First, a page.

Noel Gallagher is a famous devotee (and by his own admission sometimes larcenist) of the 60s and 70s, and therefore very analogue, music. In a recent interview the sometime Oasis singer-songwriter concluded a story about his bemusement with his 15-year-old daughter’s lack of awareness of the pre-digital era with the exasperation “if it’s not on her phone it doesn’t exist."
The same could be said of many millennial entrepreneurs, who having been brought up with smartphones and tablets don’t contemplate a marketing strategy beyond social media and digital.
According to Social Media Examiner’s latest annual report, 97 percent of marketers are using social media, with 92 percent saying that social is important.
There's one further statistic from the same report that threatens to prick the ever-inflating social media balloon. The stat reveals that most solopreneurs are spending up to a chunky 10 hours a week (potentially a quarter of their work time) on social media, despite the fact that only 33 percent of them thought social media marketing was actually effective.
So, that leaves two-thirds of entrepreneurs, consultants, coaches, startup companies and artists everywhere who somehow feel compelled to stick with social media as their key marketing strategy, despite the fact that deep down they’re pretty sure it’s all a waste of time.
The Case for Becoming an Expert Elsewhere
While I for one strongly believe that social media marketing and digital marketing are two things that every business should be doing, it’s also time that those entrepreneurs who aren’t having success with social considered a pre-digital (and much less competitive) publicity solution: appearing as experts in the broadcast and print media, with the ultimate aim of becoming the media’s go-to expert for their chosen niche.
Recently, I’ve been interviewing people who are the first person a journalist calls when a story in their niche hits the news. It turns out acquiring that status has quite staggering effects on their businesses.
Take Henry Pryor, an independent estate agent who via some 500+ appearances on the BBC in the last eight years, can comfortably justify his Twitter bio of "the BBC’s favorite property expert." Although Henry is a one-man business, he has the media profile that a large company would envy. That constant publicity has translated into the kind of financial success and business credibility that new entrepreneurs fantasize about.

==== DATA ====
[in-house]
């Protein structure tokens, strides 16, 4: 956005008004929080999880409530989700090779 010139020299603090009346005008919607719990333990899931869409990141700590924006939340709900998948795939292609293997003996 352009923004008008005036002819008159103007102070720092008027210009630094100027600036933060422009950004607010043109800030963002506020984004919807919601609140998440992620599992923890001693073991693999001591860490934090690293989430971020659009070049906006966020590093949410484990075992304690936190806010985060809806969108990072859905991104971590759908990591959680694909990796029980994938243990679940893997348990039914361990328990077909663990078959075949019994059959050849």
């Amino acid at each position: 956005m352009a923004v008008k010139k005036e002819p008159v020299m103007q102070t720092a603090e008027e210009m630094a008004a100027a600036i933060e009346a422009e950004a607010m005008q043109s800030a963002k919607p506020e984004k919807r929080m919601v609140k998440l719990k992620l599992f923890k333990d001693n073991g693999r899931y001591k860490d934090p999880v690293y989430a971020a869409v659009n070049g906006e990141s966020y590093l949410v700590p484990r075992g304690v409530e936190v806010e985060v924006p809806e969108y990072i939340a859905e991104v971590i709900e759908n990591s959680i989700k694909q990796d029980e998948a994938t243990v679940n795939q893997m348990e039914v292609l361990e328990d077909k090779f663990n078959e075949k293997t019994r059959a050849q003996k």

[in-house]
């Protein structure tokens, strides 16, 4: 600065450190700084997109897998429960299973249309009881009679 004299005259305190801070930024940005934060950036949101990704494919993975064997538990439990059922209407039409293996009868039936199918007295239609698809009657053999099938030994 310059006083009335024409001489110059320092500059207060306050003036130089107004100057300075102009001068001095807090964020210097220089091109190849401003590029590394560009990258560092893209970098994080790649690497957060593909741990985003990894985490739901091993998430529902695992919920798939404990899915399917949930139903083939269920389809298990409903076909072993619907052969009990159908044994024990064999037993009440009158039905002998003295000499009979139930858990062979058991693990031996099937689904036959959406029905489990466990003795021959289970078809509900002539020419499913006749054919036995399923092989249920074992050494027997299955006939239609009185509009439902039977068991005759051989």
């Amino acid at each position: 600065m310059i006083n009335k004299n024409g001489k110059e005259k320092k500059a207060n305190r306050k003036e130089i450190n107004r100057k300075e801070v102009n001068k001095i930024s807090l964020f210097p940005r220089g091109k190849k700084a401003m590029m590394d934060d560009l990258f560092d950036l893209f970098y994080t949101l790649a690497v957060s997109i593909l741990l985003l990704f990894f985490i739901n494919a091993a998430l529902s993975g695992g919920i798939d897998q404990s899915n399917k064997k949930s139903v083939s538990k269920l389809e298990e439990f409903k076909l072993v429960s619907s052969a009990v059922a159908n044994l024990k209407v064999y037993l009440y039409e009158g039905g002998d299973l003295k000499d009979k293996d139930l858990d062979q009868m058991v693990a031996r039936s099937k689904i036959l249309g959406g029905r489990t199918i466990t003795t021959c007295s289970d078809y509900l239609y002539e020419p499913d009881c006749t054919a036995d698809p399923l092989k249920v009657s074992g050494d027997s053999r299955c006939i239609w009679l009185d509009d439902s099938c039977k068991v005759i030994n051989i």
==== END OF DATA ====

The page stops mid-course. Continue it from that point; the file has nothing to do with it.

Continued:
Henry conservatively credits at least half of his earnings have come from high-end leads who got in touch after seeing him on TV or hearing him on the radio. He can sustain a totally independent business and a very comfortable lifestyle without ever having to get his hands dirty sourcing another client for himself again.
Having interviewed the go-to-experts in travel, property, defence and small business finance, there are a few common threads of advice that you should follow if you want to own the media space for your niche.
Related Article: How Hot News Aggregators Target Niche Markets
1. You Don't Need a PR Company
To get your foot in the door initially, say or do something unusual. To get noticed by the media in the first place, it helps if you can say something that totally stands out from what everyone else is saying.
In Henry Pryor’s case, his first appearance was from a prediction he made in a self-written press release that the UK property market had peaked when every other agent was saying that it would go on rising. So if there’s a big story to which you have a contrary viewpoint to the consensus opinion, that’s a great way to approach the media.
Although some people would claim otherwise, journalists are human, too. They like it when you praise them, thank them and take them out for lunch. They are constantly on Twitter, so track them down and start tweeting them some love, then preferably try and meet them in real life. Once you do get your media opportunity, make sure you are one of a minority that says thank you, even if it’s a tweet.
3. Prove That You're Ready
Television (in particular) is expensive to produce, and its production staff, as well as the producers of big radio shows, are under big pressure to feature entertaining, as well as informed, guests.
In order to convince the producers that they’re not booking someone who will buckle under pressure, make sure you have an interview, or some relevant audio/visual content available online for producers to check out. Any track record of media performances at all (even a self-produced video) will help producers take a chance on you.
4. Prioritize the Media Over Everything Else
Journalists are extremely busy people. The nature of news and journalism is that you never know when a story is going to break and you'll need an expert to comment on that story.
Journalists love an expert who is helpful and will always drop everything to come immediately to the studio or be available on the phone. To find a new expert they can trust and who performs well is much harder work than just calling the regular guy. So once you have your foot in the door, if you prioritize the media, they will keep coming back to you time and again.
5) Say Something Unique in Each Interview
It doesn’t have to be a world exclusive, but it’s important that every time you are interviewed you come up with one interesting fact or informed point of view that doesn’t repeat what you’ve said in a previous appearance. If you keep delivering fresh and relevant information, your chances of being used again and again will be higher.